No. 462.
Mr. Boker to Mr. Fish.

No. 112.]

Sir: I have the honor herewith to inclose a copy of a letter addressed by the British embassador at Constantinople to the Egyptian minister of foreign affairs, formally accepting, on the part of the government of the former, the plan of the proposed judicial reform in Egypt, as settled by the report of the international commission that lately sat in Constantinople, and to which the consul-general of the United States was a delegate.

I have, &c.,


Sir Henry Elliot to Nubar Pasha.

Sir: I have the honor to inform your excellency that Her Majesty’s government have intimated to me that they are prepared forthwith to accent the proposed arrangements respecting the judicial reforms in Egypt, and to sanction the report of the international commission.

The question which was raised respecting the nationality of the judges to be named for the new tribunal received the attention that it deserved from Her Majesty’s government, who concur in the views of the Khedive as to the importance of avoiding giving any preponderance to one nationality over another in the selection of the judges, either in constituting the tribunal or in supplying the vacancies that may from time to time occur among them.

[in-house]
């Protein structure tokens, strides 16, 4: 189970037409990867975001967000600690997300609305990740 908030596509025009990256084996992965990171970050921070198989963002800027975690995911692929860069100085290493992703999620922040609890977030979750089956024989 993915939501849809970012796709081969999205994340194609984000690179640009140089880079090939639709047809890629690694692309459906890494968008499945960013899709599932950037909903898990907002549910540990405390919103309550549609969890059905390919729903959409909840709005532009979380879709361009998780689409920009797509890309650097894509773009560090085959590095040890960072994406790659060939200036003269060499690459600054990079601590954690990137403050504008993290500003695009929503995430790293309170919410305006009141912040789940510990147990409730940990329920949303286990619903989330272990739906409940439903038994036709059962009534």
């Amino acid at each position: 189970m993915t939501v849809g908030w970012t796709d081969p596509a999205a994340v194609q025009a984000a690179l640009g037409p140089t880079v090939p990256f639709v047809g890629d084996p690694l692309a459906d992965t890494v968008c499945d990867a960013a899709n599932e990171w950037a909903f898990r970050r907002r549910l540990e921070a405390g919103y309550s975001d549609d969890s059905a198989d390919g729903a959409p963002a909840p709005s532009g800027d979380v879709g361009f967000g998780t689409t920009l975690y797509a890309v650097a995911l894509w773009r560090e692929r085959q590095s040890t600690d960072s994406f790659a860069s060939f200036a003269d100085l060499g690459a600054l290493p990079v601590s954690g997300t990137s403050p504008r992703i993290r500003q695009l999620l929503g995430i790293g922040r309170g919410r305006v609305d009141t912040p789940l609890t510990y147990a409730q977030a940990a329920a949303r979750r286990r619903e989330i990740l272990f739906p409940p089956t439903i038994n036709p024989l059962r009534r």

The point was held to be so essential, not only for the interests of British litigants, but also to secur the new tribunals from any suspicion of partiality, that, to prevent any question of the kind from hereafter arising, Her Majesty’s government have instructed me to intimate that their final acceptance was dependent upon the maintenance of this principle.

The intimation which your excellency has given to myself and some of my colleagues, of the intention of His Highness in this matter, is a sufficient guarantee of the identity of the views of His Highness with those of Her Majesty’s government.

In a note from Her Majesty’s government to the French embassador in London, in July, 1870, it was suggested that when the powers had intimated their acceptance it should rest with His Highness the Viceroy to obtain the assent of the Sultan to the proposed reforms, and with the Sultan to make known to the different powers that they were sanctioned by him.

Her Majesty’s government adhere to this opinion of the proper course to follow, and leave the final steps to be taken in the hands of His Highness.

I avail, &c.,